Zero hour contracts have once again become big news, says Infologue.com publisher, Bobby Logue.
Whilst the politicians are rattling the sabre over the issue, it appears that very little change will take place in this regard. The only possible change will be the removal on the restriction of exclusivity to a specific employer.
In a labour market such as the security services industry, which is coping with ever increasing short notice demands from its customers, the zero hour contract is a vital element in their toolkit. The latest Chartered Institute of Personnel and Development (CIPD) research has acted as a catalyst for the recent outcry about zero hour contracts. It is surprising to note that only 14% of those surveyed, who are on zero hour contracts, were unhappy with the hours they received. Details of the CIPD reports are set out below.
New CIPD research suggests that there could be about one million zero hours workers in the UK – but just 14% report that their employer often fails to provide them with sufficient hours each week.
The figures released today are early findings from CIPD research. It is designed to investigate the usage of zero hour contracts in different sectors, with a view to forming best practice guidance for the benefit of both employers and employees.
Latest figures from the Office for National Statistics suggest that approximately 250,000 people – less than 1% of those in employment – consider themselves to be on a zero hour contract. However, the new CIPD research suggests this may be an underestimate.
Data from the CIPD’s forthcoming summer 2013 Labour Market Outlook – based on a nationally representative survey of over 1,000 employers – show that:
- A fifth (19%) of employers said they employed at least one person on a zero hours contract;
- Employers in the voluntary sector (34%) and the public sector (24%) were more likely to use zero hour’s contracts than private sector employers (17%);
- The industries where employers said they were most likely to employ at least one person on a zero hours contracts were hotels, catering and leisure (48%), education (35%) and healthcare (27%);
- A quarter (25%) of organisations with 250 or more employees used zero hours contracts compared to 11% of smaller organisations with fewer than 250 employees;
- Among the fifth of employers who made use of zero hours contracts, the majority (54%) employed less than 10% of their workforce on these terms and the main proportion of workers on zero hours contracts in these organisations was 16%;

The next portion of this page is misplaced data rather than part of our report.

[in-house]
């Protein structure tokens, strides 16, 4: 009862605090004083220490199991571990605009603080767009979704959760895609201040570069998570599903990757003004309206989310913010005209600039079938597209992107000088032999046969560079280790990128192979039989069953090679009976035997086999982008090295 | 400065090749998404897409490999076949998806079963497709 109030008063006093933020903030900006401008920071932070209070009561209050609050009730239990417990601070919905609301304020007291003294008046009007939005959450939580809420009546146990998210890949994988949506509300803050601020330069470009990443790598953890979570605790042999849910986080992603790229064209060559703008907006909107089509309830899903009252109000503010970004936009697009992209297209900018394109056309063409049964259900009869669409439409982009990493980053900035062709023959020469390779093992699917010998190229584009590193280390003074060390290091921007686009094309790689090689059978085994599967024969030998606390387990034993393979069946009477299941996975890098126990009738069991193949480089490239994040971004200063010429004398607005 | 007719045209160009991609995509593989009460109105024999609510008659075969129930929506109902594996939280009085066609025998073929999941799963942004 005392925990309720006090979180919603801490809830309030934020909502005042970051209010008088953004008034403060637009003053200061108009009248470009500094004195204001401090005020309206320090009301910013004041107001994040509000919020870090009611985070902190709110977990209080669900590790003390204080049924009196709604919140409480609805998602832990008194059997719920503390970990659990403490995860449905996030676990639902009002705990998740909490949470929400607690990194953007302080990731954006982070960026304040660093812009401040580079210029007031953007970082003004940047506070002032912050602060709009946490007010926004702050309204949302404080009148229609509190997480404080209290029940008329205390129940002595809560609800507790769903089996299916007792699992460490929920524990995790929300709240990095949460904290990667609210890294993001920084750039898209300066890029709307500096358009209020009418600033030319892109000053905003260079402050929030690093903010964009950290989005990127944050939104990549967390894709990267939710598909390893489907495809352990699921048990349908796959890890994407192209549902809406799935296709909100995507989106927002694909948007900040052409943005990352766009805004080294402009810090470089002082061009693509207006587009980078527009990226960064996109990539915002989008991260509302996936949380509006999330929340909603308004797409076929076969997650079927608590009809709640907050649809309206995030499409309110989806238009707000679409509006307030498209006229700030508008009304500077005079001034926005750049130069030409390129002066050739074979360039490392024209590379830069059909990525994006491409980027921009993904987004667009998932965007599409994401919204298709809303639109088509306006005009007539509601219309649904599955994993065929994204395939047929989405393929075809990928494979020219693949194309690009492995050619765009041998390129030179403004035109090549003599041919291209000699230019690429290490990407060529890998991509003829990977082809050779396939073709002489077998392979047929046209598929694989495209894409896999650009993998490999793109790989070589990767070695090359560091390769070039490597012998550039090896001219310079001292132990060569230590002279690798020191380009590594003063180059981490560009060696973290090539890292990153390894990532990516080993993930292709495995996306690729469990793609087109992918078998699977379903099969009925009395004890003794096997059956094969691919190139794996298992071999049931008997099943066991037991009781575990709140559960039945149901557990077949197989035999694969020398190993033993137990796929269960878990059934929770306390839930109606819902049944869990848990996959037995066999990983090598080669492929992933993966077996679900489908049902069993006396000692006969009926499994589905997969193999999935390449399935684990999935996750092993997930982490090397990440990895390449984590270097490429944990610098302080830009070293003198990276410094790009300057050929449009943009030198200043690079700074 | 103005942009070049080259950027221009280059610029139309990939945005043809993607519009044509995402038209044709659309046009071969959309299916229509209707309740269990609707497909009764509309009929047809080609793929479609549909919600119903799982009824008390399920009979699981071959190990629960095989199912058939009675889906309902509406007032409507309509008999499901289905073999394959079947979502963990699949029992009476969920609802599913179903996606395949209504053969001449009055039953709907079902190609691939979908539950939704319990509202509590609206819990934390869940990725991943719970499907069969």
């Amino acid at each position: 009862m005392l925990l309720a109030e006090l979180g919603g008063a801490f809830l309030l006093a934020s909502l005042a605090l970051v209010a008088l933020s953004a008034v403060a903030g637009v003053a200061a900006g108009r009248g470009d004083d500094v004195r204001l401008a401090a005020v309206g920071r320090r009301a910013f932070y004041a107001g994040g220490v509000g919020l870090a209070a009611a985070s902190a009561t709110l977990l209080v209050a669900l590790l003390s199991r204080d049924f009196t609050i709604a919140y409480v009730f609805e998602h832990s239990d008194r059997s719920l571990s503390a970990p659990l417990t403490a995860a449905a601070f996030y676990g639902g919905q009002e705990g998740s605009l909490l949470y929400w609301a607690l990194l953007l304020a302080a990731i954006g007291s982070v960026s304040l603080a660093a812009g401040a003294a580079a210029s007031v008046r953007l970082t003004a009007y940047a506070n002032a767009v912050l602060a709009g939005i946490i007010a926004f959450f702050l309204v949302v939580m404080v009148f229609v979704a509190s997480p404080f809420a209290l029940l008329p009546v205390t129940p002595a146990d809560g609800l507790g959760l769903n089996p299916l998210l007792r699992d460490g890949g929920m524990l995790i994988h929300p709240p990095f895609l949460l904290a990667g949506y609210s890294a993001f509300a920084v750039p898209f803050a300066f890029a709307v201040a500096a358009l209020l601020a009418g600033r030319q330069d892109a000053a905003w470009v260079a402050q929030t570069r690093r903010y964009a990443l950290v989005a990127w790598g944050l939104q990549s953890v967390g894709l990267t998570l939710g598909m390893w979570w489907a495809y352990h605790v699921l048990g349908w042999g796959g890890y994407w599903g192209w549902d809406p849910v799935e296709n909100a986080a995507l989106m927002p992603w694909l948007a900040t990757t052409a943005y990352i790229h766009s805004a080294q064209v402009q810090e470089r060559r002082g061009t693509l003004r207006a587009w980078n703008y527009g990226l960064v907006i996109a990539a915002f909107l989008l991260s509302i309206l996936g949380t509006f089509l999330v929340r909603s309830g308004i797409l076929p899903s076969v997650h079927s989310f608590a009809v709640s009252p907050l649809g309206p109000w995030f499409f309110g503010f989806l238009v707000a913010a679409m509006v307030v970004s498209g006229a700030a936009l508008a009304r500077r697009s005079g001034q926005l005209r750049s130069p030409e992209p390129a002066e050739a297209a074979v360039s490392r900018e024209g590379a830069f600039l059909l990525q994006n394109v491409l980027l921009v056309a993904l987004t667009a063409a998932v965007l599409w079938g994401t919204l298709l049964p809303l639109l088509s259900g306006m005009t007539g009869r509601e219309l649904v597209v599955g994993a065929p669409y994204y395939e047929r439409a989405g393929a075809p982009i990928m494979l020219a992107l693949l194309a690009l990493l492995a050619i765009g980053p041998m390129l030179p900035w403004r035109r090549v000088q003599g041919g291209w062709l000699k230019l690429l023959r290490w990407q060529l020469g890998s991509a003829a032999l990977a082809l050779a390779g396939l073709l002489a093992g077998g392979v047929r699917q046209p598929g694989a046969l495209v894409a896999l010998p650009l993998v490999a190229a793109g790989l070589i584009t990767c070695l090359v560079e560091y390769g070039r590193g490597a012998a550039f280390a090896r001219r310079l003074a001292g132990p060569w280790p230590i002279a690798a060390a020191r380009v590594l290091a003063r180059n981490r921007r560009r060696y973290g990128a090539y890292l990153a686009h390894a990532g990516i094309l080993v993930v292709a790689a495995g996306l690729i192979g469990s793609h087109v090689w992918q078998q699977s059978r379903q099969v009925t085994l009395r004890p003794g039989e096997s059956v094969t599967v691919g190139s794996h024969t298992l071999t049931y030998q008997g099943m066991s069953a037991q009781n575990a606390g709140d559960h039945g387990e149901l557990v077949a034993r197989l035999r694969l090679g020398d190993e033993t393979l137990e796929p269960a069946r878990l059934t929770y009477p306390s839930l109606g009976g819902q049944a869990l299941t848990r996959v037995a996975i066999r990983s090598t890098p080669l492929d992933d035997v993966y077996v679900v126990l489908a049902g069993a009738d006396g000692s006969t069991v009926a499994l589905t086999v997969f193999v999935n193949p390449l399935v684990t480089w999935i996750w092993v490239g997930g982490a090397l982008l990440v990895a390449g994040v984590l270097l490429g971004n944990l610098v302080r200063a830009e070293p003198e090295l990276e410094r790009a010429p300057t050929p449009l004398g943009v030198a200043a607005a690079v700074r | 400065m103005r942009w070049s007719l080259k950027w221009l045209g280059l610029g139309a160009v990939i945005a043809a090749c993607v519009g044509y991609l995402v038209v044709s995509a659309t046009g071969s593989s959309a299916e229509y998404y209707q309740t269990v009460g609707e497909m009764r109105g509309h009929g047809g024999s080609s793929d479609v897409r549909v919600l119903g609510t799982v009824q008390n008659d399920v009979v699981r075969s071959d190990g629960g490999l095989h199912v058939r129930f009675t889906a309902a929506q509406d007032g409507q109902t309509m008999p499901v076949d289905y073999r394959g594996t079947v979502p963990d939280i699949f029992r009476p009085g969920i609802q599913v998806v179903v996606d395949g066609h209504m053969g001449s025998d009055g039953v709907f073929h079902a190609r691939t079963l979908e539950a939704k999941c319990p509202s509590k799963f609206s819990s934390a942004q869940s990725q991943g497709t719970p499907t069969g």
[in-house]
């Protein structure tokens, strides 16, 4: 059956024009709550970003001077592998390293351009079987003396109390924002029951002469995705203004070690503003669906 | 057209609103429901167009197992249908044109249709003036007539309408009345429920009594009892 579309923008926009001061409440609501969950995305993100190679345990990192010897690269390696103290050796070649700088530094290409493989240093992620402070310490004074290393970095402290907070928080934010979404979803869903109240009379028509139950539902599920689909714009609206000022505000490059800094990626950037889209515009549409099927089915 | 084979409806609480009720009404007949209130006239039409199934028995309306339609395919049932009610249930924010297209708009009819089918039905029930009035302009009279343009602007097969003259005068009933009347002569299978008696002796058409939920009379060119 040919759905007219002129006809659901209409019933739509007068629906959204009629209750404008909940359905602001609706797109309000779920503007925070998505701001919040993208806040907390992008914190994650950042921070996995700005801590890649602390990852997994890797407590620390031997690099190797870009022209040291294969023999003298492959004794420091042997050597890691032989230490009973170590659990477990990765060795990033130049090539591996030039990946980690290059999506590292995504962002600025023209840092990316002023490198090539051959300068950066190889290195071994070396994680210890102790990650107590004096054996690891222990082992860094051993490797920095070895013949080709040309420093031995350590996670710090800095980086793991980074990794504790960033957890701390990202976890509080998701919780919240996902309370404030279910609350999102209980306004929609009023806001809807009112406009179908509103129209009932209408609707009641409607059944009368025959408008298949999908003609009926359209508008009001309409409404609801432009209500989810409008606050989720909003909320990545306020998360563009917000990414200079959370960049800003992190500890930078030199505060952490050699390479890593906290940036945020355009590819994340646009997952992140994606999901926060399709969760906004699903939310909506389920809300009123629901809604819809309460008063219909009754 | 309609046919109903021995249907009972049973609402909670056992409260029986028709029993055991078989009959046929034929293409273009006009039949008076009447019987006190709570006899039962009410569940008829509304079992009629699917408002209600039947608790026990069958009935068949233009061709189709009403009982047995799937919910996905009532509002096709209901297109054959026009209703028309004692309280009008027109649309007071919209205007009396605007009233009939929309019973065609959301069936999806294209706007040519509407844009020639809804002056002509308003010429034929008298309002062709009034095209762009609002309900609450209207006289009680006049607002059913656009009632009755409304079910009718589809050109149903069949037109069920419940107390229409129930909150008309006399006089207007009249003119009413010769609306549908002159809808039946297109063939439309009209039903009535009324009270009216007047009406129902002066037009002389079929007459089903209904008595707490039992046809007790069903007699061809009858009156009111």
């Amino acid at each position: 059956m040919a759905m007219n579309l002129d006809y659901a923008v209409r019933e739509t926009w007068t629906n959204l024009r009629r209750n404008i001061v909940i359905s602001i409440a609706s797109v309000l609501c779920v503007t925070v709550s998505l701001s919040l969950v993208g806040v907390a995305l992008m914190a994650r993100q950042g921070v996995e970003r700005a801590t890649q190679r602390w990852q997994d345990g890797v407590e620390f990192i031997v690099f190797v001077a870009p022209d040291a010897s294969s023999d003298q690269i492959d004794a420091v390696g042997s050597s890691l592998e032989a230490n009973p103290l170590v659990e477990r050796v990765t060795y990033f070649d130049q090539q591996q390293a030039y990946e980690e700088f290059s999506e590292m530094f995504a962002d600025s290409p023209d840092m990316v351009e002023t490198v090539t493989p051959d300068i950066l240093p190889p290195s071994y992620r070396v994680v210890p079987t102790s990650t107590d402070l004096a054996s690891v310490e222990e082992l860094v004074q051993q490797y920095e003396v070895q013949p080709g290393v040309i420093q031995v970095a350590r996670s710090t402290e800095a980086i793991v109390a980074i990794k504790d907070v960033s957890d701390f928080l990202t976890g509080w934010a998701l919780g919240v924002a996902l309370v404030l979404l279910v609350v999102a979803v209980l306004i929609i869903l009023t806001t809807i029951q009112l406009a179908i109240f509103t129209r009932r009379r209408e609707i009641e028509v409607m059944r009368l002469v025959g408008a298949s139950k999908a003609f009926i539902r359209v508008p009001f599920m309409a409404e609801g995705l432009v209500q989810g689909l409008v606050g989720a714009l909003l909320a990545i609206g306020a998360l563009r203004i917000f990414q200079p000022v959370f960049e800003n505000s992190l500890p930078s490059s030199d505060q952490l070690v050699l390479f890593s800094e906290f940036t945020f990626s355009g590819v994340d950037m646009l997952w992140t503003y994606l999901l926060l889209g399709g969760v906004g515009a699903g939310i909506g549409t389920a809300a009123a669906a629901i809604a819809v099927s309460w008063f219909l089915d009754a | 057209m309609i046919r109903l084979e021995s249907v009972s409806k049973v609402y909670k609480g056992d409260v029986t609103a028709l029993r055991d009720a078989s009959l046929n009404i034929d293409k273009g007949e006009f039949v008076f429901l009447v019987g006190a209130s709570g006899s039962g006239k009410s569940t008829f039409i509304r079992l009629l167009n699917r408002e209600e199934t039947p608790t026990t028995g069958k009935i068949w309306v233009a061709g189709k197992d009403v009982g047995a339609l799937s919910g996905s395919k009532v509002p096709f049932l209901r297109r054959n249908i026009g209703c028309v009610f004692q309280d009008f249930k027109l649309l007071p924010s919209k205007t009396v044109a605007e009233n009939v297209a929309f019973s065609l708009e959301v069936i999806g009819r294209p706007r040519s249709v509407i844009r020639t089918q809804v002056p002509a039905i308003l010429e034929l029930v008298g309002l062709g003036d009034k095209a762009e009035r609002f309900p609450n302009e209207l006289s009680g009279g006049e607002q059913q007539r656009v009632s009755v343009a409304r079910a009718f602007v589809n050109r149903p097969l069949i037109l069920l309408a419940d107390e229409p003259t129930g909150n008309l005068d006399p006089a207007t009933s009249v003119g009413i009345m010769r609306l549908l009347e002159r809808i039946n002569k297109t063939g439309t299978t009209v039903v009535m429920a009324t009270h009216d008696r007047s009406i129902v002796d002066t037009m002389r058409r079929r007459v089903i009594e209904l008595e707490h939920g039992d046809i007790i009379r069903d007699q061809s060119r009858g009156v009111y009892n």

- Based on this data, a best estimate would be that 3-4% of all the workers covered in this survey were on zero hours contracts, which would equate to about one million workers across the UK labour force.
Data from the CIPD’s quarterly Employee Outlook survey series, based on a sample of 148 zero hours contract workers, provides additional insight into the circumstances of employees who regarded themselves as having no guaranteed hours of employment/as a zero hours worker:
- The average hours worked by zero hours’ contract workers is 19.5 per week.
- In all, 38% of zero hours contract workers, describe themselves as employed full time, working typically 30 hours or more a week.
- Of the 62% who are working part time, about a third (38%) would like to work more hours.
- Across all zero hours contract workers (both part-time and full-time) 14% report that their employer often or very often fails to provide them with sufficient hours to have a basic standard of living. However 18% say this does not happen very often and 52% say this does not happen at all .
- By age group, those who are primarily employed on zero hour contracts are twice as likely to be young (18 to 24) or old (55 plus) than other age groups.
Commenting on these findings, CIPD CEO Peter Cheese said: “Zero hours contracts are a hot topic and our research suggests they are being used more commonly than the ONS figures would imply. However, the assumption that all zero hours contracts are “bad” and the suggestion from some quarters that they should be banned should be questioned.
“There does need to be a closer look at what is meant by a zero hours contract, the different forms that they take, and clearer guidance on what good and bad practice in their use looks like. And this needs to consider both the advantages and disadvantages in practice for businesses and employees.
“Zero hours contracts, used appropriately, can provide flexibility for employers and employees and can play a positive role in creating more flexible working opportunities. This can, for example allow parents of young children, carers, students and others to fit work around their home lives. However, for some this may be a significant disadvantage where they need more certainty in their working hours and earnings, and we need to ensure that proper support for employees and their rights are not being compromised through such arrangements. Zero hours contracts cannot be used simply to avoid an employer’s responsibilities to its employees.
“We are continuing to research current practices and will use our research to produce guidance for employers as well as employees. We will share it with BIS to feed into the work Vince Cable has commissioned on zero hours contracts.”
All figures are from YouGov Plc, Labour Market Outlook and Employee Outlook surveys. The full report will be published in the autumn.
The Chartered Institute of Personnel and Development (CIPD) Website